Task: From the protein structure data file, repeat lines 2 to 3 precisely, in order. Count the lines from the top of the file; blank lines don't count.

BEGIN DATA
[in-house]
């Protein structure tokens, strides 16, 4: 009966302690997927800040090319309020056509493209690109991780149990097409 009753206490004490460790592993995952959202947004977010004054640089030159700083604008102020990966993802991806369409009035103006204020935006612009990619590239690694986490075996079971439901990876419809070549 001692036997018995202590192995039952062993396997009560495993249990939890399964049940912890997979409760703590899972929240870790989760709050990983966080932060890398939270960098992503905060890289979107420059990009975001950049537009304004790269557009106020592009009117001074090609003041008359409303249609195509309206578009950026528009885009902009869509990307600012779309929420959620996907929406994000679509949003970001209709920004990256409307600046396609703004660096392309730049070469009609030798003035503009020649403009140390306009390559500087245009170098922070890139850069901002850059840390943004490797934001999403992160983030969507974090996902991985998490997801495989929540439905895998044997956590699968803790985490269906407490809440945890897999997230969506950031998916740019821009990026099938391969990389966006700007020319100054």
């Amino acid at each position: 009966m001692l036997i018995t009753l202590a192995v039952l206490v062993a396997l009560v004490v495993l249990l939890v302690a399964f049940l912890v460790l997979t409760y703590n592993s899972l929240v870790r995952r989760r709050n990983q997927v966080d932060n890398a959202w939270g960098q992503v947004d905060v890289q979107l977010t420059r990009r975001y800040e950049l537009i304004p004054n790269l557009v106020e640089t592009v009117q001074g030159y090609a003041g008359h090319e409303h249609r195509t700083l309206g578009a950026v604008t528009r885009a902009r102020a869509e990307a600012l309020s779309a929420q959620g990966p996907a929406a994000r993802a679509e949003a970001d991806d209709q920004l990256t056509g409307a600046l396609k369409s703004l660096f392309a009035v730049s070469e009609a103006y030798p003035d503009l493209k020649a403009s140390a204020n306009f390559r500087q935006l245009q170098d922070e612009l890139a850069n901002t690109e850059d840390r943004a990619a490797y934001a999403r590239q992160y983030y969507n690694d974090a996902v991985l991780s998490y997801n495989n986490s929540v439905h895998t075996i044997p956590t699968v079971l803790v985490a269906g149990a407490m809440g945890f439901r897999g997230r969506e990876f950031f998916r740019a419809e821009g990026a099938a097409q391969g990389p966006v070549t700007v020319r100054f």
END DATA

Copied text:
């Protein structure tokens, strides 16, 4: 009966302690997927800040090319309020056509493209690109991780149990097409 009753206490004490460790592993995952959202947004977010004054640089030159700083604008102020990966993802991806369409009035103006204020935006612009990619590239690694986490075996079971439901990876419809070549 001692036997018995202590192995039952062993396997009560495993249990939890399964049940912890997979409760703590899972929240870790989760709050990983966080932060890398939270960098992503905060890289979107420059990009975001950049537009304004790269557009106020592009009117001074090609003041008359409303249609195509309206578009950026528009885009902009869509990307600012779309929420959620996907929406994000679509949003970001209709920004990256409307600046396609703004660096392309730049070469009609030798003035503009020649403009140390306009390559500087245009170098922070890139850069901002850059840390943004490797934001999403992160983030969507974090996902991985998490997801495989929540439905895998044997956590699968803790985490269906407490809440945890897999997230969506950031998916740019821009990026099938391969990389966006700007020319100054």
């Amino acid at each position: 009966m001692l036997i018995t009753l202590a192995v039952l206490v062993a396997l009560v004490v495993l249990l939890v302690a399964f049940l912890v460790l997979t409760y703590n592993s899972l929240v870790r995952r989760r709050n990983q997927v966080d932060n890398a959202w939270g960098q992503v947004d905060v890289q979107l977010t420059r990009r975001y800040e950049l537009i304004p004054n790269l557009v106020e640089t592009v009117q001074g030159y090609a003041g008359h090319e409303h249609r195509t700083l309206g578009a950026v604008t528009r885009a902009r102020a869509e990307a600012l309020s779309a929420q959620g990966p996907a929406a994000r993802a679509e949003a970001d991806d209709q920004l990256t056509g409307a600046l396609k369409s703004l660096f392309a009035v730049s070469e009609a103006y030798p003035d503009l493209k020649a403009s140390a204020n306009f390559r500087q935006l245009q170098d922070e612009l890139a850069n901002t690109e850059d840390r943004a990619a490797y934001a999403r590239q992160y983030y969507n690694d974090a996902v991985l991780s998490y997801n495989n986490s929540v439905h895998t075996i044997p956590t699968v079971l803790v985490a269906g149990a407490m809440g945890f439901r897999g997230r969506e990876f950031f998916r740019a419809e821009g990026a099938a097409q391969g990389p966006v070549t700007v020319r100054f």